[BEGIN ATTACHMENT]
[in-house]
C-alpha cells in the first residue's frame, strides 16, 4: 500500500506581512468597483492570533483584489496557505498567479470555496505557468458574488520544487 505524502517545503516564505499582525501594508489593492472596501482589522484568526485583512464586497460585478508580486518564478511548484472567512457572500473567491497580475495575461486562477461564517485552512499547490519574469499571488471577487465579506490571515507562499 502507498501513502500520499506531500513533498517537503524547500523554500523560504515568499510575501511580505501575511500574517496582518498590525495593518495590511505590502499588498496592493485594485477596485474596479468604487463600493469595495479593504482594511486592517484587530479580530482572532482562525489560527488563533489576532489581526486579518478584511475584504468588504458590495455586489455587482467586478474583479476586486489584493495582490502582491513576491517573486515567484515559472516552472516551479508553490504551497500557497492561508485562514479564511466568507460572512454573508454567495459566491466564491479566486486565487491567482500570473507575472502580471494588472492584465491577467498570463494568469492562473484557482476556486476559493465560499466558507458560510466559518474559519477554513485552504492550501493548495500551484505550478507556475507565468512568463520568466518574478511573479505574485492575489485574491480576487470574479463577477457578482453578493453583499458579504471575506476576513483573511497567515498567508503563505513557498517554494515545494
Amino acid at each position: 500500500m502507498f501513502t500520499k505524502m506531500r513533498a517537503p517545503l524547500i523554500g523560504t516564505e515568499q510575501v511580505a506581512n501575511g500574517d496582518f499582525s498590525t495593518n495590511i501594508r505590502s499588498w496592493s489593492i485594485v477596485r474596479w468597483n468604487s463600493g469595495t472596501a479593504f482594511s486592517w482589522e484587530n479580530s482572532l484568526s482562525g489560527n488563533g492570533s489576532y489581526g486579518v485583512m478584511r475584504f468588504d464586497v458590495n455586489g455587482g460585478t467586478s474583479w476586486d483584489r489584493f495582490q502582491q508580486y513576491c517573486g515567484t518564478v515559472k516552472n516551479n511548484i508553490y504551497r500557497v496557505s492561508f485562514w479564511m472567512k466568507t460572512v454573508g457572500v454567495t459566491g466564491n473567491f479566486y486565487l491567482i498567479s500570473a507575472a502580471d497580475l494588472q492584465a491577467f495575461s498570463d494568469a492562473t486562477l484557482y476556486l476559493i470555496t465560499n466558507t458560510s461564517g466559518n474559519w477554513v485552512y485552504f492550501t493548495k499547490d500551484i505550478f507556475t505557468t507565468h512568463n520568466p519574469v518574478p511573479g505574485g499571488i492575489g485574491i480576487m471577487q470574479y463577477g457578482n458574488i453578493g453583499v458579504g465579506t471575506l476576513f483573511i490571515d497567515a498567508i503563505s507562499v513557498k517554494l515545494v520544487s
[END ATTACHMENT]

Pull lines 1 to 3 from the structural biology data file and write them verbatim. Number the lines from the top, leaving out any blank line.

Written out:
[in-house]
C-alpha cells in the first residue's frame, strides 16, 4: 500500500506581512468597483492570533483584489496557505498567479470555496505557468458574488520544487 505524502517545503516564505499582525501594508489593492472596501482589522484568526485583512464586497460585478508580486518564478511548484472567512457572500473567491497580475495575461486562477461564517485552512499547490519574469499571488471577487465579506490571515507562499 502507498501513502500520499506531500513533498517537503524547500523554500523560504515568499510575501511580505501575511500574517496582518498590525495593518495590511505590502499588498496592493485594485477596485474596479468604487463600493469595495479593504482594511486592517484587530479580530482572532482562525489560527488563533489576532489581526486579518478584511475584504468588504458590495455586489455587482467586478474583479476586486489584493495582490502582491513576491517573486515567484515559472516552472516551479508553490504551497500557497492561508485562514479564511466568507460572512454573508454567495459566491466564491479566486486565487491567482500570473507575472502580471494588472492584465491577467498570463494568469492562473484557482476556486476559493465560499466558507458560510466559518474559519477554513485552504492550501493548495500551484505550478507556475507565468512568463520568466518574478511573479505574485492575489485574491480576487470574479463577477457578482453578493453583499458579504471575506476576513483573511497567515498567508503563505513557498517554494515545494
Amino acid at each position: 500500500m502507498f501513502t500520499k505524502m506531500r513533498a517537503p517545503l524547500i523554500g523560504t516564505e515568499q510575501v511580505a506581512n501575511g500574517d496582518f499582525s498590525t495593518n495590511i501594508r505590502s499588498w496592493s489593492i485594485v477596485r474596479w468597483n468604487s463600493g469595495t472596501a479593504f482594511s486592517w482589522e484587530n479580530s482572532l484568526s482562525g489560527n488563533g492570533s489576532y489581526g486579518v485583512m478584511r475584504f468588504d464586497v458590495n455586489g455587482g460585478t467586478s474583479w476586486d483584489r489584493f495582490q502582491q508580486y513576491c517573486g515567484t518564478v515559472k516552472n516551479n511548484i508553490y504551497r500557497v496557505s492561508f485562514w479564511m472567512k466568507t460572512v454573508g457572500v454567495t459566491g466564491n473567491f479566486y486565487l491567482i498567479s500570473a507575472a502580471d497580475l494588472q492584465a491577467f495575461s498570463d494568469a492562473t486562477l484557482y476556486l476559493i470555496t465560499n466558507t458560510s461564517g466559518n474559519w477554513v485552512y485552504f492550501t493548495k499547490d500551484i505550478f507556475t505557468t507565468h512568463n520568466p519574469v518574478p511573479g505574485g499571488i492575489g485574491i480576487m471577487q470574479y463577477g457578482n458574488i453578493g453583499v458579504g465579506t471575506l476576513f483573511i490571515d497567515a498567508i503563505s507562499v513557498k517554494l515545494v520544487s